The 42nd annual Denver Film Festival has finalized the slate for its 12-day celebration of international, domestic and local cinema, the nonprofit Denver Film Society announced this morning.
This year’s Denver Film Festival will run Oct. 30 through Nov. 10 with more than 250 films, industry panels, awards and tributes. The focus on international cinema this year turns toward Brazil. Titles and details will be announced on Oct. 10.
Individual tickets will go on sale to Denver Film members on Oct. 11, and to the general public on Oct. 14. Tickets will be available online at denverfilm.org or the main box office at the Sie FilmCenter, 2510 E. Colfax Ave.
Ticket packages are now on sale, including a six-pack of individual screenings for $60, 15-pack for $135 and Red Carpet Pack for $75, which includes three red carpet screenings at the Ellie Caulkins Opera House. Prices are set to rise after Oct. 8.
“The Denver Film Festival has always been a celebration of important and thought-provoking stories happening within the film industry from around the globe,” festival director Britta Erickson said in a press statement. “This year will be no different as we also commemorate one of Denver’s most important voices, long-time beloved artistic director for Denver Film, Brit Withey.”
Despite the artistic and commercial highs of recent Denver Film Festivals, the Denver Film Society has had a rough go of it lately with the tragic death of Withey, who was killed in a single-car crash on March 31. Less than a month later, the society’s executive director, Andrew Rodgers, resigned, citing the nonprofit’s “opportunity … to really kind of reset and find a different momentum.”
Erickson, longtime director of the Denver Film Festival, was appointed interim director following Rodgers’ departure. While a press statement at the time described the parting as “amicable,” it added: “Ultimately, the agreement to part ways was based on differing visions regarding the long-term path for the organization.”
Indeed, this year’s 42nd annual film festival will be a chance to reset, following the society’s soft rebranding to Denver Film (dropping the “society” from its logos). The event kicks off with its traditional opening night celebration on Thursday, Oct. 31, with a red carpet screening at the Ellie Caulkins Opera House, followed by an opening-night party at the McNichols Building in Civic Center Park.
Withey will be honored with a previous night’s tribute on Wednesday, Oct. 30, at the Sie FilmCenter, with screenings of three of his favorite films (to be announced). The Brit Withey Artistic Director Memorial Fund will be used to celebrate Hungarian filmmaker György Pálfi with a retrospective program, Erickson said.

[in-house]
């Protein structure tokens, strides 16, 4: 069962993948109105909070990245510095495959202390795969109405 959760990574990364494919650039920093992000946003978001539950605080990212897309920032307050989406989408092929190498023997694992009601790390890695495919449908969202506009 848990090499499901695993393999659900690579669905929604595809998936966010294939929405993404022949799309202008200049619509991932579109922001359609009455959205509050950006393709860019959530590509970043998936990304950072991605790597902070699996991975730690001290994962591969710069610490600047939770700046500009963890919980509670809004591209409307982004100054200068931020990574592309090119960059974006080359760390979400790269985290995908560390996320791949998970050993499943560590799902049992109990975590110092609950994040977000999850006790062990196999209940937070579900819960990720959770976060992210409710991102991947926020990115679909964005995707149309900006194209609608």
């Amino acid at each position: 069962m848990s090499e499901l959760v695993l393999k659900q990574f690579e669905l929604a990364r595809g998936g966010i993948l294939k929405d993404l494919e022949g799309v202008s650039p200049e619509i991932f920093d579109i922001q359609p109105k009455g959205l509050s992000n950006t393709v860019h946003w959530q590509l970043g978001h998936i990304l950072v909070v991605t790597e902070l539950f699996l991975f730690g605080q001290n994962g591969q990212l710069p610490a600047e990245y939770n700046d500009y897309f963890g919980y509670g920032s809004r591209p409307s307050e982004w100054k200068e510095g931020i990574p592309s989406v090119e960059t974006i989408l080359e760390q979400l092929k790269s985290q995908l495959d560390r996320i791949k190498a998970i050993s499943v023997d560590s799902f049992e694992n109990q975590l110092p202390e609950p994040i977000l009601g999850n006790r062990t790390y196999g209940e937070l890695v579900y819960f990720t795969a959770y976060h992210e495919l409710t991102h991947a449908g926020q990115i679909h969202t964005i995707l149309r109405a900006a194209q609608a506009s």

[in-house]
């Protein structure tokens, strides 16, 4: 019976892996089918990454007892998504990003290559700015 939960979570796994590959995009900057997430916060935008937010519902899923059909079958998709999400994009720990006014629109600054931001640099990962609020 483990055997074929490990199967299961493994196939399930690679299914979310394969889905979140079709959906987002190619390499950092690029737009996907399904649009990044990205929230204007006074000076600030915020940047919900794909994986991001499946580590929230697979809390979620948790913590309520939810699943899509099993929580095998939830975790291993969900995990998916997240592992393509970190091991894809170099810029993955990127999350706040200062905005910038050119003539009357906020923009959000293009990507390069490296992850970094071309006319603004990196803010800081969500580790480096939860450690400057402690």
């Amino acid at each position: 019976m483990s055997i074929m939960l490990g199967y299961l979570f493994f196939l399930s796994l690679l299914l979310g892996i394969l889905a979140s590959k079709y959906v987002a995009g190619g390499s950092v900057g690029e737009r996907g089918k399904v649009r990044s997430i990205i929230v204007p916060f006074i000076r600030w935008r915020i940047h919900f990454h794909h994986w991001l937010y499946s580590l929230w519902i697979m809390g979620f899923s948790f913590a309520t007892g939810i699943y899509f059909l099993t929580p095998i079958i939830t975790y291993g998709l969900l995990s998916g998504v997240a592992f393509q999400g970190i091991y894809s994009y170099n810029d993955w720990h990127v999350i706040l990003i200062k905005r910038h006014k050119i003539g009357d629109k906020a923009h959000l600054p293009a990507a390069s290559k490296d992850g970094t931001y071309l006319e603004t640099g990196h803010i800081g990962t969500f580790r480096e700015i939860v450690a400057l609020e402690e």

“It’s a sad way to kick off a festival, but it’s also a way to honor someone who artistically shaped this organization and this event over the last 20 years,” Erickson told The Denver Post today.
“Festival co-founder Ron Henderson, along with his wife Judy Anderson, have produced a memorial book of Brit that is available for purchase,” film society staffers wrote in language for the festival programs. “There are also several titles within the festival Brit had seen that he was planning to include. And finally we’ll close the festival with John Cassavetes’ ‘A Woman Under the Influence,’ a personal favorite of Brit’s and a guiding light of the festival’s artistic vision.”
As usual, the Sie FilmCenter will anchor the festival, with additional screenings at the United Artists Denver Pavilions on the 16th Street Mall and red-carpet presentations at the Ellie in the Denver Performing Arts Complex. The Festival Annex, which the society sets up inside the McNichols Building, will again host the panel discussions, virtual reality, interactive and immersive experiences, High School Day, community engagement and festival lounge.
Erickson is not concerned that the festival’s red-carpet opening night is on Halloween, citing last year’s similar programming on Oct. 31 and what she described as “robust turnout.”
“Our programming team is always looking at what’s happening citywide, from handing out candy to Broncos games to the opera,” she said. “But film is such an accessible art form that I think we cross over with everything.”
Meanwhile, Denver Film’s board is finalizing its job-description language in its search for a new executive director. Erickson said there’s no timeline for a hire yet, but that a search committee is looking for someone who will stay with the organization for a long time to come.
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